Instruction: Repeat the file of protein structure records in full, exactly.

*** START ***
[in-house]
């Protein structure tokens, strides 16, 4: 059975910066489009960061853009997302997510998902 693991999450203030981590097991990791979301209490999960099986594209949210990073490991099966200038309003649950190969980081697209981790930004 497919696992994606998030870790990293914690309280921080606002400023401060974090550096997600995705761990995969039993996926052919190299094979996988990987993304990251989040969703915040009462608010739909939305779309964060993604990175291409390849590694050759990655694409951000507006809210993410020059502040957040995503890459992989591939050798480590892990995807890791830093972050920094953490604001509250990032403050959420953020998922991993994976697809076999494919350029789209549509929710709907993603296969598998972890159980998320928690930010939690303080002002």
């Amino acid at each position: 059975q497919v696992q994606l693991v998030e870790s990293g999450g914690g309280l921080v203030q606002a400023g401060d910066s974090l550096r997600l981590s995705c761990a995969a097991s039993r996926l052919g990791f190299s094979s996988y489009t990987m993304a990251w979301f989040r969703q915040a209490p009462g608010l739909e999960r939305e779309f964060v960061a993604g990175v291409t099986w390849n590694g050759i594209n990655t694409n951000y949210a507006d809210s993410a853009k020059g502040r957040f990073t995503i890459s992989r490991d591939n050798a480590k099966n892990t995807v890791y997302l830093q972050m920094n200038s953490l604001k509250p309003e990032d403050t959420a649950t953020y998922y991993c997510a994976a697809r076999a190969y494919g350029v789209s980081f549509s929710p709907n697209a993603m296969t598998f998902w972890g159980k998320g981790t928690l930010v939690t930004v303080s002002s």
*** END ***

[in-house]
């Protein structure tokens, strides 16, 4: 059975910066489009960061853009997302997510998902 693991999450203030981590097991990791979301209490999960099986594209949210990073490991099966200038309003649950190969980081697209981790930004 497919696992994606998030870790990293914690309280921080606002400023401060974090550096997600995705761990995969039993996926052919190299094979996988990987993304990251989040969703915040009462608010739909939305779309964060993604990175291409390849590694050759990655694409951000507006809210993410020059502040957040995503890459992989591939050798480590892990995807890791830093972050920094953490604001509250990032403050959420953020998922991993994976697809076999494919350029789209549509929710709907993603296969598998972890159980998320928690930010939690303080002002």
């Amino acid at each position: 059975q497919v696992q994606l693991v998030e870790s990293g999450g914690g309280l921080v203030q606002a400023g401060d910066s974090l550096r997600l981590s995705c761990a995969a097991s039993r996926l052919g990791f190299s094979s996988y489009t990987m993304a990251w979301f989040r969703q915040a209490p009462g608010l739909e999960r939305e779309f964060v960061a993604g990175v291409t099986w390849n590694g050759i594209n990655t694409n951000y949210a507006d809210s993410a853009k020059g502040r957040f990073t995503i890459s992989r490991d591939n050798a480590k099966n892990t995807v890791y997302l830093q972050m920094n200038s953490l604001k509250p309003e990032d403050t959420a649950t953020y998922y991993c997510a994976a697809r076999a190969y494919g350029v789209s980081f549509s929710p709907n697209a993603m296969t598998f998902w972890g159980k998320g981790t928690l930010v939690t930004v303080s002002s």